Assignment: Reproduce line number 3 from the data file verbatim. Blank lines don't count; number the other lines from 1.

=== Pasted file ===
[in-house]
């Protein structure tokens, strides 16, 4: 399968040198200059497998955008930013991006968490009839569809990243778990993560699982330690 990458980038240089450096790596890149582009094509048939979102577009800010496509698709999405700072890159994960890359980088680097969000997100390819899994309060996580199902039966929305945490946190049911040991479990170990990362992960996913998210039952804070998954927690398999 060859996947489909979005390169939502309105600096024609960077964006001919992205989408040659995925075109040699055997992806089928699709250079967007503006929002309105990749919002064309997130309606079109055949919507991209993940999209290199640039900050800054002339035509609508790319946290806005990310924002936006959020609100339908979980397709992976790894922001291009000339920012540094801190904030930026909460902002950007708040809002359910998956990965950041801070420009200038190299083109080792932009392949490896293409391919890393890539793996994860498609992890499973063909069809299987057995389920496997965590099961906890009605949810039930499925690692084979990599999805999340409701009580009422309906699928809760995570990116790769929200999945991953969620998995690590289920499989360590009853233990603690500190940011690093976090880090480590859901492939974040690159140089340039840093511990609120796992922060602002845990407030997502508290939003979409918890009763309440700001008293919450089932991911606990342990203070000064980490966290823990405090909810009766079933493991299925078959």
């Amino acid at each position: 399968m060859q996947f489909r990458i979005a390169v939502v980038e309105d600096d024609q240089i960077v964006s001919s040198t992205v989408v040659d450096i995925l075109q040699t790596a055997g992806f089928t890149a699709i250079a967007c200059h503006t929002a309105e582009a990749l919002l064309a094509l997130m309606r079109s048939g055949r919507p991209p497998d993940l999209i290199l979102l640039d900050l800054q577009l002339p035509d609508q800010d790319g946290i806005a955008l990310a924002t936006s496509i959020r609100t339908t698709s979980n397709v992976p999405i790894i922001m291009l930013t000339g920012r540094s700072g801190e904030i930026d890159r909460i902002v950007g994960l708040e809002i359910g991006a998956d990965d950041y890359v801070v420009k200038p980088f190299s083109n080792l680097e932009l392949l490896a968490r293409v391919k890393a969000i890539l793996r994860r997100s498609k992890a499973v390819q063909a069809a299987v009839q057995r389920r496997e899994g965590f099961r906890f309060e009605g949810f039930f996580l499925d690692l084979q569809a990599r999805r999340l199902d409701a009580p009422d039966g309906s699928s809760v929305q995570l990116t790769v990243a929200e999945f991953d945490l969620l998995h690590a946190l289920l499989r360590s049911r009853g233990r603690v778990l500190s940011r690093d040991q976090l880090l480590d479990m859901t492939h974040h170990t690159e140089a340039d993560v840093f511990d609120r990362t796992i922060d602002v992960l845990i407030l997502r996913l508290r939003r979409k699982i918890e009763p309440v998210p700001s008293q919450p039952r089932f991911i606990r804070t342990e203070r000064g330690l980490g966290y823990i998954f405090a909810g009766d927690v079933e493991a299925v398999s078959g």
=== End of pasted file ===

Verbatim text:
């Amino acid at each position: 399968m060859q996947f489909r990458i979005a390169v939502v980038e309105d600096d024609q240089i960077v964006s001919s040198t992205v989408v040659d450096i995925l075109q040699t790596a055997g992806f089928t890149a699709i250079a967007c200059h503006t929002a309105e582009a990749l919002l064309a094509l997130m309606r079109s048939g055949r919507p991209p497998d993940l999209i290199l979102l640039d900050l800054q577009l002339p035509d609508q800010d790319g946290i806005a955008l990310a924002t936006s496509i959020r609100t339908t698709s979980n397709v992976p999405i790894i922001m291009l930013t000339g920012r540094s700072g801190e904030i930026d890159r909460i902002v950007g994960l708040e809002i359910g991006a998956d990965d950041y890359v801070v420009k200038p980088f190299s083109n080792l680097e932009l392949l490896a968490r293409v391919k890393a969000i890539l793996r994860r997100s498609k992890a499973v390819q063909a069809a299987v009839q057995r389920r496997e899994g965590f099961r906890f309060e009605g949810f039930f996580l499925d690692l084979q569809a990599r999805r999340l199902d409701a009580p009422d039966g309906s699928s809760v929305q995570l990116t790769v990243a929200e999945f991953d945490l969620l998995h690590a946190l289920l499989r360590s049911r009853g233990r603690v778990l500190s940011r690093d040991q976090l880090l480590d479990m859901t492939h974040h170990t690159e140089a340039d993560v840093f511990d609120r990362t796992i922060d602002v992960l845990i407030l997502r996913l508290r939003r979409k699982i918890e009763p309440v998210p700001s008293q919450p039952r089932f991911i606990r804070t342990e203070r000064g330690l980490g966290y823990i998954f405090a909810g009766d927690v079933e493991a299925v398999s078959g």